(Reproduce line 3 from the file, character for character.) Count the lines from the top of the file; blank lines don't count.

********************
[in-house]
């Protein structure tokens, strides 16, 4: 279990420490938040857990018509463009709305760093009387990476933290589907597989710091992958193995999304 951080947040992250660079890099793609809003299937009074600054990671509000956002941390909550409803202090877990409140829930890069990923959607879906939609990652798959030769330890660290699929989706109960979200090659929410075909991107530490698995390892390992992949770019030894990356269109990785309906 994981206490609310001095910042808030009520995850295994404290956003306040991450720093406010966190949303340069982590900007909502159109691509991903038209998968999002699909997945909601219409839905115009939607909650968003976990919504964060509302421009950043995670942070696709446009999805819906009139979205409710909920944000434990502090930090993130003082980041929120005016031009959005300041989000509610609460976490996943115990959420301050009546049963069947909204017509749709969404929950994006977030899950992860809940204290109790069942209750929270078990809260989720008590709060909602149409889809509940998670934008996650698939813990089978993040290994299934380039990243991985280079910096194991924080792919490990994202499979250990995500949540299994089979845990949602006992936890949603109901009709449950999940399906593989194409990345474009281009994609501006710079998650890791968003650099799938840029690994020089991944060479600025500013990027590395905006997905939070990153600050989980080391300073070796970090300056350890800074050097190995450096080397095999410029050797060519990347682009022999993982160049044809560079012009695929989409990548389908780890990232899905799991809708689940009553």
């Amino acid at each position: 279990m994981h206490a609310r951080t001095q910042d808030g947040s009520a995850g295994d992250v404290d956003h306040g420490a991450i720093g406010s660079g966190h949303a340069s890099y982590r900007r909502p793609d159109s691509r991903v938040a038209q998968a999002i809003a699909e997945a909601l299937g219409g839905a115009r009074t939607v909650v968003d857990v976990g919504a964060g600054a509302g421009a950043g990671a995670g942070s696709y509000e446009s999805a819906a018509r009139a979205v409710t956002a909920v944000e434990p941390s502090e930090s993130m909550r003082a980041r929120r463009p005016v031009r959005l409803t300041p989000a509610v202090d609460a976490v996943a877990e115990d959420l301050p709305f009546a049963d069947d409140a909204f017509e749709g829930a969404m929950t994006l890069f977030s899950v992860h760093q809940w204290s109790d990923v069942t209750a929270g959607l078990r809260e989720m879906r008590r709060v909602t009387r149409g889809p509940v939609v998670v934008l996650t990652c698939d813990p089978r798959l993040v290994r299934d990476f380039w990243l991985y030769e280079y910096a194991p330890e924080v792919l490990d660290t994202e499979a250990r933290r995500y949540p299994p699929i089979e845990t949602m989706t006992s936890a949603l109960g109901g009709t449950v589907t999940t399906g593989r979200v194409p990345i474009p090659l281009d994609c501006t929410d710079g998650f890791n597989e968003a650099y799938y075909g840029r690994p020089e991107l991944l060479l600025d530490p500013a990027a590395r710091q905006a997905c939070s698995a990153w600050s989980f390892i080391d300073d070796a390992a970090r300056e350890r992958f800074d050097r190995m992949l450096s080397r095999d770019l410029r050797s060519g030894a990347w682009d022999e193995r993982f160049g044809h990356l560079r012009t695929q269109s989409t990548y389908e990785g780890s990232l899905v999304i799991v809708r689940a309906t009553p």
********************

């Amino acid at each position: 279990m994981h206490a609310r951080t001095q910042d808030g947040s009520a995850g295994d992250v404290d956003h306040g420490a991450i720093g406010s660079g966190h949303a340069s890099y982590r900007r909502p793609d159109s691509r991903v938040a038209q998968a999002i809003a699909e997945a909601l299937g219409g839905a115009r009074t939607v909650v968003d857990v976990g919504a964060g600054a509302g421009a950043g990671a995670g942070s696709y509000e446009s999805a819906a018509r009139a979205v409710t956002a909920v944000e434990p941390s502090e930090s993130m909550r003082a980041r929120r463009p005016v031009r959005l409803t300041p989000a509610v202090d609460a976490v996943a877990e115990d959420l301050p709305f009546a049963d069947d409140a909204f017509e749709g829930a969404m929950t994006l890069f977030s899950v992860h760093q809940w204290s109790d990923v069942t209750a929270g959607l078990r809260e989720m879906r008590r709060v909602t009387r149409g889809p509940v939609v998670v934008l996650t990652c698939d813990p089978r798959l993040v290994r299934d990476f380039w990243l991985y030769e280079y910096a194991p330890e924080v792919l490990d660290t994202e499979a250990r933290r995500y949540p299994p699929i089979e845990t949602m989706t006992s936890a949603l109960g109901g009709t449950v589907t999940t399906g593989r979200v194409p990345i474009p090659l281009d994609c501006t929410d710079g998650f890791n597989e968003a650099y799938y075909g840029r690994p020089e991107l991944l060479l600025d530490p500013a990027a590395r710091q905006a997905c939070s698995a990153w600050s989980f390892i080391d300073d070796a390992a970090r300056e350890r992958f800074d050097r190995m992949l450096s080397r095999d770019l410029r050797s060519g030894a990347w682009d022999e193995r993982f160049g044809h990356l560079r012009t695929q269109s989409t990548y389908e990785g780890s990232l899905v999304i799991v809708r689940a309906t009553p």